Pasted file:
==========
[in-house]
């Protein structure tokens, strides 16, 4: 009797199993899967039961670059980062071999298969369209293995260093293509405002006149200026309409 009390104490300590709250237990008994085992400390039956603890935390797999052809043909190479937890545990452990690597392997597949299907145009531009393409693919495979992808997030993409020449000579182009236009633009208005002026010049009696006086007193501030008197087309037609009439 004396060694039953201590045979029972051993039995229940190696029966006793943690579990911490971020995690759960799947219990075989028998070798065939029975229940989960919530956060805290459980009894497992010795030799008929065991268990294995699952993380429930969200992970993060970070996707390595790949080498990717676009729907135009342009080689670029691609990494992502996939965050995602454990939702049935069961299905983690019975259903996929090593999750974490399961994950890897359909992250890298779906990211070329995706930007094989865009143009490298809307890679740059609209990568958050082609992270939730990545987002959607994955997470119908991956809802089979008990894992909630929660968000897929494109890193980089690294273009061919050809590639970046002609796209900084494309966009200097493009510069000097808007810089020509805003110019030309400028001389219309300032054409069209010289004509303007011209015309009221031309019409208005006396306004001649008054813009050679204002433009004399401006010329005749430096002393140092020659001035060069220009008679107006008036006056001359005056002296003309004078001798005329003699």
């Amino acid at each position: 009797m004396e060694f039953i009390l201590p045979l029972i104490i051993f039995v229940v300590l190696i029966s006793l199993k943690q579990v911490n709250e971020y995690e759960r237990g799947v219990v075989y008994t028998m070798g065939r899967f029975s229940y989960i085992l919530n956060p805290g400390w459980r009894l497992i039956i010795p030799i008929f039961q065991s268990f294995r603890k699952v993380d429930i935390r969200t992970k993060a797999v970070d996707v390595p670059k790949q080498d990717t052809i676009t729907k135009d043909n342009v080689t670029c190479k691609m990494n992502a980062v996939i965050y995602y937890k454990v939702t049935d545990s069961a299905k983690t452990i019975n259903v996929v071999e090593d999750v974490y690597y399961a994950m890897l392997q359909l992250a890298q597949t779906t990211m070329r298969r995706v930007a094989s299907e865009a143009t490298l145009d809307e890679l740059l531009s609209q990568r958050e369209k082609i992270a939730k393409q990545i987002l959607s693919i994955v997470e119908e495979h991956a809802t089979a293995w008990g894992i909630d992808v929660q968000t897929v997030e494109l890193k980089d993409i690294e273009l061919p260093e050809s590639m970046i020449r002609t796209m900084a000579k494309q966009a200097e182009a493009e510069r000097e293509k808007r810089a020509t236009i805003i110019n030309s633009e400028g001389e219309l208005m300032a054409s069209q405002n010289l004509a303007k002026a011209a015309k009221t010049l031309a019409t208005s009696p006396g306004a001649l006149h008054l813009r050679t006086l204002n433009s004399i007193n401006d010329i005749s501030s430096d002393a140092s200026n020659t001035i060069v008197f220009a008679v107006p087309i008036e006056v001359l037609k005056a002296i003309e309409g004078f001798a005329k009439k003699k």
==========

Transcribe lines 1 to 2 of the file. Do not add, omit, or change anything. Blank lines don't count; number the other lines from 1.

[in-house]
């Protein structure tokens, strides 16, 4: 009797199993899967039961670059980062071999298969369209293995260093293509405002006149200026309409 009390104490300590709250237990008994085992400390039956603890935390797999052809043909190479937890545990452990690597392997597949299907145009531009393409693919495979992808997030993409020449000579182009236009633009208005002026010049009696006086007193501030008197087309037609009439 004396060694039953201590045979029972051993039995229940190696029966006793943690579990911490971020995690759960799947219990075989028998070798065939029975229940989960919530956060805290459980009894497992010795030799008929065991268990294995699952993380429930969200992970993060970070996707390595790949080498990717676009729907135009342009080689670029691609990494992502996939965050995602454990939702049935069961299905983690019975259903996929090593999750974490399961994950890897359909992250890298779906990211070329995706930007094989865009143009490298809307890679740059609209990568958050082609992270939730990545987002959607994955997470119908991956809802089979008990894992909630929660968000897929494109890193980089690294273009061919050809590639970046002609796209900084494309966009200097493009510069000097808007810089020509805003110019030309400028001389219309300032054409069209010289004509303007011209015309009221031309019409208005006396306004001649008054813009050679204002433009004399401006010329005749430096002393140092020659001035060069220009008679107006008036006056001359005056002296003309004078001798005329003699």